• Flora: The upper Rio Negro region is characterized by towering trees that form a dense canopy in the rainforest. These include a variety of tree species, such as Brazil nut, mahogany, rubber trees, and countless others. Vines, epiphytes (plants that grow on other plants), and bromeliads also thrive in the diverse vegetation.
  • Fauna: The upper Rio Negro supports an extraordinary variety of wildlife. It is home to iconic species such as jaguars, giant river otters, capybaras, tapirs, monkeys, and a remarkable diversity of bird species. The river itself is teeming with fish, including various species of catfish, piranhas, and the famous arapaima.
  • Indigenous Communities: The surrounding area is inhabited by indigenous communities, including the Tukano, Baniwa, and Yanomami peoples, among others. These communities have a deep connection to the land and the river, relying on its resources for their livelihoods and cultural practices.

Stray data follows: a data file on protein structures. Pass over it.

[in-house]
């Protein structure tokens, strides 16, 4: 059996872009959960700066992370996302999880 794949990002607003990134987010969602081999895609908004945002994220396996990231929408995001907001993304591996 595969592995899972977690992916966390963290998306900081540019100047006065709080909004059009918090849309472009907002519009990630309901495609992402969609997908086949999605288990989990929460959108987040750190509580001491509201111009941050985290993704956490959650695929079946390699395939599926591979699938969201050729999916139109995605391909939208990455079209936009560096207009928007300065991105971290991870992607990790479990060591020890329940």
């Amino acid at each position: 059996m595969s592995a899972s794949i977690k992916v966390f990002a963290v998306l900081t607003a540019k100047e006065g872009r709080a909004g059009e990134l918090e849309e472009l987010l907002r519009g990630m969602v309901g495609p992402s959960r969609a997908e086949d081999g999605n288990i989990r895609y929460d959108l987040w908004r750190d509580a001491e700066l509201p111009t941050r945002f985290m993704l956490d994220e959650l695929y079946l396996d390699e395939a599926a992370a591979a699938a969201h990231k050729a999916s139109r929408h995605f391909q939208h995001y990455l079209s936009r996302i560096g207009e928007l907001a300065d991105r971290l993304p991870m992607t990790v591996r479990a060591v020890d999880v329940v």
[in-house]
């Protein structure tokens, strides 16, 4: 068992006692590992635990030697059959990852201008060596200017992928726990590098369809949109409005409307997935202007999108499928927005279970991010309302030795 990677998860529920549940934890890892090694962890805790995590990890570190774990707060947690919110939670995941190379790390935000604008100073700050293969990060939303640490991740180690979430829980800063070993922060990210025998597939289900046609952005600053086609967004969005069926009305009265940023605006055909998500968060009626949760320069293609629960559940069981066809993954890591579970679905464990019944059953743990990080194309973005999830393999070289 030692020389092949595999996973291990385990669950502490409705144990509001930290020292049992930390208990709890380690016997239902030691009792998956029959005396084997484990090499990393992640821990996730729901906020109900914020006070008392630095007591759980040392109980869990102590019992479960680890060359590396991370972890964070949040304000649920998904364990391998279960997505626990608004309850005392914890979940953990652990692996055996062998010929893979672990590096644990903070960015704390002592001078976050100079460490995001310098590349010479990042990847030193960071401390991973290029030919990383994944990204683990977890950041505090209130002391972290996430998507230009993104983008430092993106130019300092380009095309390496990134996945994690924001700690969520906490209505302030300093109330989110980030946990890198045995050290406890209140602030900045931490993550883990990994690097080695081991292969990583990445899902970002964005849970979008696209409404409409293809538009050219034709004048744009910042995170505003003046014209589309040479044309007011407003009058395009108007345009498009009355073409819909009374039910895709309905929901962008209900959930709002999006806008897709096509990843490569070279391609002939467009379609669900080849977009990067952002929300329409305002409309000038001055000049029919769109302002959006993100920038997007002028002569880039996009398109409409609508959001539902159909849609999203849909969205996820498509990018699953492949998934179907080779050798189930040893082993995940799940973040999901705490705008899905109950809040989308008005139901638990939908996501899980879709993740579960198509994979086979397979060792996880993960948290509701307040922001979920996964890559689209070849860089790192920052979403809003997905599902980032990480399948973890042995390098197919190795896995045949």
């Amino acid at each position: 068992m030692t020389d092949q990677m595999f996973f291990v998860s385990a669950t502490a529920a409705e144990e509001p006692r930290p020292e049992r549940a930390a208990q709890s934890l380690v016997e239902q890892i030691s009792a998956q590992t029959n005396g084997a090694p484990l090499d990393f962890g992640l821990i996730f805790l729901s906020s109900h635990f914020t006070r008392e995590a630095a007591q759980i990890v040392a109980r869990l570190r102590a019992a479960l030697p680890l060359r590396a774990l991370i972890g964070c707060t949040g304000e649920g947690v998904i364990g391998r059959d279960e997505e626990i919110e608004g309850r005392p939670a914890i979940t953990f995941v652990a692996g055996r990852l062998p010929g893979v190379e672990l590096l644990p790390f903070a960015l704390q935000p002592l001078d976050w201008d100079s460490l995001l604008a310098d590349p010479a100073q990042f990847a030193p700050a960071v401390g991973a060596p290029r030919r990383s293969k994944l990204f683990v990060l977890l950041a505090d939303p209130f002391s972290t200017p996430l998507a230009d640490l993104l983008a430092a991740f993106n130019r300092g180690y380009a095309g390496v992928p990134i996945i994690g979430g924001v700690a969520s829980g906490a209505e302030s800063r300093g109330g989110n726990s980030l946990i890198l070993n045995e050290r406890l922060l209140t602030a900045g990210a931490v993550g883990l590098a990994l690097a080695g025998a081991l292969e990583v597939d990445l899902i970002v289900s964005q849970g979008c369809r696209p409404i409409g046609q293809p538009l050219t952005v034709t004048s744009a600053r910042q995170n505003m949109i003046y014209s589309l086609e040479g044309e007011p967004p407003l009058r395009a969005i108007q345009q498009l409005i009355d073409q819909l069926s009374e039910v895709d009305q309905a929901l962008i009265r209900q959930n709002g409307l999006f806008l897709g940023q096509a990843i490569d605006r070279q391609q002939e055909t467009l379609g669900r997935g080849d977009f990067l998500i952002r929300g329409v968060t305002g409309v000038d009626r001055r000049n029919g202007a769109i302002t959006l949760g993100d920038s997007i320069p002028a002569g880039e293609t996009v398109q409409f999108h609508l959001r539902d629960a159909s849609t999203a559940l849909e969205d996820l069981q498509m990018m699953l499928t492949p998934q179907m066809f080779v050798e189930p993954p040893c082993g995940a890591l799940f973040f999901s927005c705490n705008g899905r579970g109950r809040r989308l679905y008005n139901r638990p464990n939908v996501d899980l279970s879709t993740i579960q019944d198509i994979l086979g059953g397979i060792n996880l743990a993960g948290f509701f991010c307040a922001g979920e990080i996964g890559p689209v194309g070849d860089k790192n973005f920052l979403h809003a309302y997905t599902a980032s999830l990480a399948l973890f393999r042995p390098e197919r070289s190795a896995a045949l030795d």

• Protected Areas: The upper Rio Negro region contains several protected areas and indigenous territories aimed at preserving the exceptional biodiversity and cultural heritage of the area. These include national parks, reserves, and indigenous lands, providing crucial protection for the ecosystems and supporting sustainable resource management.
  • Cultural Significance: The area surrounding the upper Rio Negro holds great cultural significance. Indigenous traditions and practices are woven into the fabric of the region, with rituals, art, music, and traditional knowledge passed down through generations. Visitors to the area may have the opportunity to engage with and learn from indigenous communities, gaining insights into their way of life and deep connection to the natural environment.
Underwater landscape

The underwater landscape of the upper Rio Negro is a fascinating and diverse environment, characterized by unique features and rich biodiversity.

  • River channels: The main channels of the upper Rio Negro form the primary pathways for water flow. They can vary in width and depth, with some sections featuring narrow passages while others widen into expansive stretches. The river channels often have sandy or muddy bottoms, depending on the sediment load and water flow.